Thanks to a roof that had remained in good repair, the fabric of the building was dry and less damaged than we had feared. Surprisingly, there were no cellars, not even any proper foundations.

And with most of the floorboards downstairs either burned or stolen or allowed to rot, the chickens pecked away at earthen floors.

The rooms, which opened one onto the other, turned out to be modest in scale, provincial Louis XVI in style, with simple mouldings and chimney pieces and multi-beamed ceilings in good shape.

Mercifully, the walls were not panelled or otherwise embellished – the better for hanging paintings – except for one dramatic little room that seemed imbued with the more romantic spirit of the Enlightenment, the spirit that had inspired so many other neoclassical follies of the period.

This curious chamber, constructed of the same sandstone as the columns outside, took the form of a small but massive Doric temple.

This miniature temple, which would become our dining room, would have made a most appropriate setting for the meetings of a secret society. (The Baron de Castille would surely have been a friend of his neighbour, the Marquis de Sade.)

There turned out to be a major problem with the house: no water, hence no bathroom, toilet, or kitchen sink – not a tap in the place.

The slatternly woman, who was called Madame Grousset, showed us the only well; it’s always running dry, she explained with relish. There had been several wells on the property, but these now belonged to her family.

The Baron de Castille’s descendants were apparently a feckless lot who allowed the family fortune, such as it was, to dwindle to nothing.

Around 1930 the bank foreclosed, and the Groussets bought up all the land that was under cultivation and the wells that went with it, in addition to the scruffy farm buildings, down by the road, where they now lived. These included a little chapel that they used as a bar.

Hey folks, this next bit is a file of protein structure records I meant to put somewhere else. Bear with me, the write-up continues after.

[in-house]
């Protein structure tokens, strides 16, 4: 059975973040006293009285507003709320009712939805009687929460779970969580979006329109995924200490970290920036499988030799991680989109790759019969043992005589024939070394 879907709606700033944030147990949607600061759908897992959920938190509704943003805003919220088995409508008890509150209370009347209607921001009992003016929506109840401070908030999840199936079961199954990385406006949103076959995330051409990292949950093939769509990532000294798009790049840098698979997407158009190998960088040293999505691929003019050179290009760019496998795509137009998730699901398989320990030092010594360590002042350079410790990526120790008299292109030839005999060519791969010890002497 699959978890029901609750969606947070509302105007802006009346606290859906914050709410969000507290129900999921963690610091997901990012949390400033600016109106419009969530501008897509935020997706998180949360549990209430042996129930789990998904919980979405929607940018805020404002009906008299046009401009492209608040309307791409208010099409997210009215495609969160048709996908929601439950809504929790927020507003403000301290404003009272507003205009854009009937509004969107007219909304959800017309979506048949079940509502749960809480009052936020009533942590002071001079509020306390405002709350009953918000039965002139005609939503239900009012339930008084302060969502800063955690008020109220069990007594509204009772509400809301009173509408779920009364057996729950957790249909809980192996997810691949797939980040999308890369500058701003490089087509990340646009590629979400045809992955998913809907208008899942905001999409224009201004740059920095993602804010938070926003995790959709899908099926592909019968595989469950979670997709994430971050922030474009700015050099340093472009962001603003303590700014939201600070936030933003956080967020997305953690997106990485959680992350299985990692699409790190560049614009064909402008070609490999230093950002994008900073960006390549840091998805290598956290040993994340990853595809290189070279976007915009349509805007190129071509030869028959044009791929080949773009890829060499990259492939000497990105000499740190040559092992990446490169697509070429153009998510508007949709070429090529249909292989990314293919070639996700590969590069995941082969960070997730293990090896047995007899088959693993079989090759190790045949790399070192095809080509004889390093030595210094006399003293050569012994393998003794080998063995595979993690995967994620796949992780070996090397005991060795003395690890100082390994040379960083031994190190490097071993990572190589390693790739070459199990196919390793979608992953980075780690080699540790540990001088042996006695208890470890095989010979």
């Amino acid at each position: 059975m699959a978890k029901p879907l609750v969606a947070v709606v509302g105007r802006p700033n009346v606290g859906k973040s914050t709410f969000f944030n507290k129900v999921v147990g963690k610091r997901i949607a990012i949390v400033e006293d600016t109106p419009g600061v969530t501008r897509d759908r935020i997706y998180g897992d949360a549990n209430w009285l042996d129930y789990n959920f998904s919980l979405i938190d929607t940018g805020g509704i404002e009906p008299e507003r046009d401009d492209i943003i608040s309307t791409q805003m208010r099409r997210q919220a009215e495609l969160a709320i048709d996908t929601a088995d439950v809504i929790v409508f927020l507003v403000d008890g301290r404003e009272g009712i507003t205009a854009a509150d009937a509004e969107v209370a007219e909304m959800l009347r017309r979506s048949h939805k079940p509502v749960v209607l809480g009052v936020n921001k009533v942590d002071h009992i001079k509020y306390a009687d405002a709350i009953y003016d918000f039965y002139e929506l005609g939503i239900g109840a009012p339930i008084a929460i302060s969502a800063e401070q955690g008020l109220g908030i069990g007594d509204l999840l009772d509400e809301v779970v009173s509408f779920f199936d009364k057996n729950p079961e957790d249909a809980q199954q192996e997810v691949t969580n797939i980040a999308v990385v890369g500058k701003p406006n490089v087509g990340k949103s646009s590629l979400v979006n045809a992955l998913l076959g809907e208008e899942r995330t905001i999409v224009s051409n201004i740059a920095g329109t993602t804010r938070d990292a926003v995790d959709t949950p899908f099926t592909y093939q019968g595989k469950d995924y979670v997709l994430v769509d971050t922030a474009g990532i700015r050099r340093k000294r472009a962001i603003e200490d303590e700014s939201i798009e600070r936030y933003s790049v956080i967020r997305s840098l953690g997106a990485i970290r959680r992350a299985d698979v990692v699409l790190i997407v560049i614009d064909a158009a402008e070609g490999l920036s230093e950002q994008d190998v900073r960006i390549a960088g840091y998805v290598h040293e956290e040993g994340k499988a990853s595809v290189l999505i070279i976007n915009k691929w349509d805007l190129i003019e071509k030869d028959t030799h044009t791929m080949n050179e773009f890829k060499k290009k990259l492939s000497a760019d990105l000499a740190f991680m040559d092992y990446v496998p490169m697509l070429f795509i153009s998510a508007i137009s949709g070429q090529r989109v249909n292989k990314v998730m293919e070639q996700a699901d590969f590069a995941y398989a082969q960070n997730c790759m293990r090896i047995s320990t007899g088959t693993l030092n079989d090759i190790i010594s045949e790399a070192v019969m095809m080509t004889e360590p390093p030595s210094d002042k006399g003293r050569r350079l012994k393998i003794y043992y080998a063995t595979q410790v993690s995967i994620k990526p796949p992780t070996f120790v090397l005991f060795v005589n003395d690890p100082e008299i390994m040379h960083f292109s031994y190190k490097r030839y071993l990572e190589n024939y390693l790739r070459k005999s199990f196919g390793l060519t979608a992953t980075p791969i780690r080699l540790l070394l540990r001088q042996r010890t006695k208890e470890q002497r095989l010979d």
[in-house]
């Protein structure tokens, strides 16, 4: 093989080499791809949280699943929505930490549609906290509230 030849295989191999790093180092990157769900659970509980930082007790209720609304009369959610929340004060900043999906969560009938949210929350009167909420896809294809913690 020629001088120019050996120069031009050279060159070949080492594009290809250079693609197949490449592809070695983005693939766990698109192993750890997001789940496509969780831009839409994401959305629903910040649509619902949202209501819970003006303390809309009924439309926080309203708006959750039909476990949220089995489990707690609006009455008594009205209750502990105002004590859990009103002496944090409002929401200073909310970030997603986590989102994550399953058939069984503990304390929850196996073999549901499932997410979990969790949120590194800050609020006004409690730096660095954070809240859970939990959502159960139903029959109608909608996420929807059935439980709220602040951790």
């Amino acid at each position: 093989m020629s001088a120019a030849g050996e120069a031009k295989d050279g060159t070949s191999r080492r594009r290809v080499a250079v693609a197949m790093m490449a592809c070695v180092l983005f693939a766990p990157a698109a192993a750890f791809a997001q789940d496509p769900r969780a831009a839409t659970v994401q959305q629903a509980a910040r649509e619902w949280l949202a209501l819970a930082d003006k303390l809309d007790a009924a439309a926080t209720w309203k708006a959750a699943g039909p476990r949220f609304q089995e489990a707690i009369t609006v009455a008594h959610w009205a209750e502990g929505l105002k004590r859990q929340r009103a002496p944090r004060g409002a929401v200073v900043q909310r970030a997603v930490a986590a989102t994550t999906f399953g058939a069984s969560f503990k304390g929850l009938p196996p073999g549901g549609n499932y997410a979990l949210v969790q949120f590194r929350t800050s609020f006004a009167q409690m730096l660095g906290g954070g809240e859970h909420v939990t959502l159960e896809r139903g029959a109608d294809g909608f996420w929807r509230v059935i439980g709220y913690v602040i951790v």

A local businessman bought the “useless” part of the property: the chateau, colonnades, outbuildings, and pocket-size wooded park at the back. He had intended to restore it and sell it at a profit, but all he had time to do before the war intervened was repair the roof.

During the war a family of Polish refugees had moved in and kept sheep and goats in the little Doric chamber.

By rubbing their itchy flanks against the friable stone columns, the animals had transformed more than one entasis into a concavity. The ‘for sale’ sign had gone up a year or two after the war, and Madame Grousset had become the concierge.

Since the chateau was going very cheap, for ten to twelve thousand dollars, several people had shown an interest, but lack of water precluded a sale.

As we emerged from the shade of the colonnaded house into the glare of sunlight and the blare of cicadas, Douglas announced that he was going to buy the property. “Ghastly, philistine England” had never deserved his collection of modern masters and now would never get it. His pictures would be much more at home in life-enhancing France, where most of them had been painted.

Get the look

Browse the French high street and online to recreate elements of Mr Richardson’s former country retreat... Prices and availability are correct at time of going to press.

Top of the pots

Nothing says ‘sun-kissed rustic elegance’ quite like a ceramic pot for your prized olivier, and Anduze are the most admired among them.

This ‘flamme’ model measures  80x60cm and costs €429.95 from


Chic lick of paint 

Pale green volets (shutters) provide some enticing country chic to any property, whether your home is as grand as Château de Castille or more ‘bijou’.

This specialist outdoor wood paint (the colour is ‘Olivier’ – olive) costs €55.90, currently including 20% extra free.


Luminous presence

When looking for a table lamp in one of the French specialists such as Luminaire, try finding a lampes à poser.

This Costanza model designed by Paolo Rizzatto mimics the one pictured in Mr Richardson’s supremely tasteful home, and costs €491.90